By: Kate Devine Twitter: @katiedevinee Instagram: @katedevinee
Thanksgiving is just around the corner so- Merry Christmas everybody! The holiday season is rapidly approaching and it is my favorite time of year. To all the critics, you can save the “Grrr, capitalism!” and “Boohoo, consumerism has ruined the holiday season yet again.” talk for another day, because I am not listening!
I absorb the Thanksgiving and Christmas season like a heavy-duty sponge.
Call me Buddy the Elf, because everything about the holiday season brings me so much joy. Whether it be music, scents, or endless family gatherings, Christmastime holds a special place in my heart.
I have found that whenever I think back on the 18 Christmas seasons I’ve experienced so far, no matter how sweet the memory, I always end up sad.
So, what’s up with that, nostalgia?
Here’s an analogy for you; nostalgia is to memories as the Grinch is to Christmas. The concept of nostalgia always frustrated me, because what is said to make hearts warm and reminiscent, has always made me unhappy. When I would look back fondly at my childhood memories I would be reminded of how much simpler and happier times were. So consequently, I’d begin to feel shitty in the present day.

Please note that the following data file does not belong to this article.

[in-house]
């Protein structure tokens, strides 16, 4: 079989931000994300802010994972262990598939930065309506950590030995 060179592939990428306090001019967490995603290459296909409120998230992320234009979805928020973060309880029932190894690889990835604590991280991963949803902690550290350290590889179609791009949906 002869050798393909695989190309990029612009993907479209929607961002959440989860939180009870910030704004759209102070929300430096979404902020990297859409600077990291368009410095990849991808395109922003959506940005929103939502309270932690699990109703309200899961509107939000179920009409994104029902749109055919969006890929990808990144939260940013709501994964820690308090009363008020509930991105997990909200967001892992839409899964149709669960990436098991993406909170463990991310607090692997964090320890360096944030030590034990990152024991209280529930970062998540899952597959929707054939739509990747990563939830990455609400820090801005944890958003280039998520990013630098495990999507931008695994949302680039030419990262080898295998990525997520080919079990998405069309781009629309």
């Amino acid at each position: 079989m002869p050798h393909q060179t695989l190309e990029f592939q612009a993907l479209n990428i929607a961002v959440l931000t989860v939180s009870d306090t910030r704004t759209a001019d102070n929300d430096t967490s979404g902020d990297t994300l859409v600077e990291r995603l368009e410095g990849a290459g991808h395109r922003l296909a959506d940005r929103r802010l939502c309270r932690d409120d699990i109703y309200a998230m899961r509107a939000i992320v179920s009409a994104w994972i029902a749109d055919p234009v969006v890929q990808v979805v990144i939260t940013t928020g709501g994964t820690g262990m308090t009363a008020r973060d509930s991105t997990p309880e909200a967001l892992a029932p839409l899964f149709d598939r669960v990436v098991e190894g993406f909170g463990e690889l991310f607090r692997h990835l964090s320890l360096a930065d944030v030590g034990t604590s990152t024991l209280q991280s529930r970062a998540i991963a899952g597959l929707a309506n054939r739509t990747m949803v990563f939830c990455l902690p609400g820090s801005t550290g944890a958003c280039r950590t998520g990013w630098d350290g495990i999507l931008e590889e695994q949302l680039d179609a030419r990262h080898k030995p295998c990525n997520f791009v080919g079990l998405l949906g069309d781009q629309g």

I thought I was the only one who felt a tinge of sadness when bringing up past memories until I listened to my favorite poet, Olivia Gatwood, say to her listeners that she felt the same way that I did. Wow, I can’t believe I’m as deep as my favorite poet. I should move to the Big Apple and respond to emails in coffee shops now.
After the mini ego boost this gave me, I started to think about the concept of nostalgia even more. I eventually discovered that it’s not fair to my memories if I am sad every time I think about them. I realized that I should not view nostalgia as something that should be hated, but rather something that should be embraced.
Nostalgia should be celebrated. It is a way for us to remember how rich our lives were. The people we had in our lives and the memories we shared are so special; they deserve to be remembered with affection.
Why is it that nostalgia finds its way back to us in the prime time of the holiday season? Let’s dig deeper into why Christmastime brings up such fond memories. When you think of your favorite memory, I suspect the best part of it comes down to the fact that you shared it with someone you love.
So, what do you do to remedy this? Don’t be a Scrooge; spend time and make time for the people you care about. Make more of these treasured memories every year.
Instead of being sad that our lives aren’t the same as they once were, we should be grateful that we had these memories. The cliché quote holds true, “Don’t cry because it’s over, smile because it happened.”
So what’s the moral of my spiel about nostalgia (and its baggage- the holiday season)?
Jingle those bells and deck those halls, because these moments shared are some that we will treasure for a lifetime.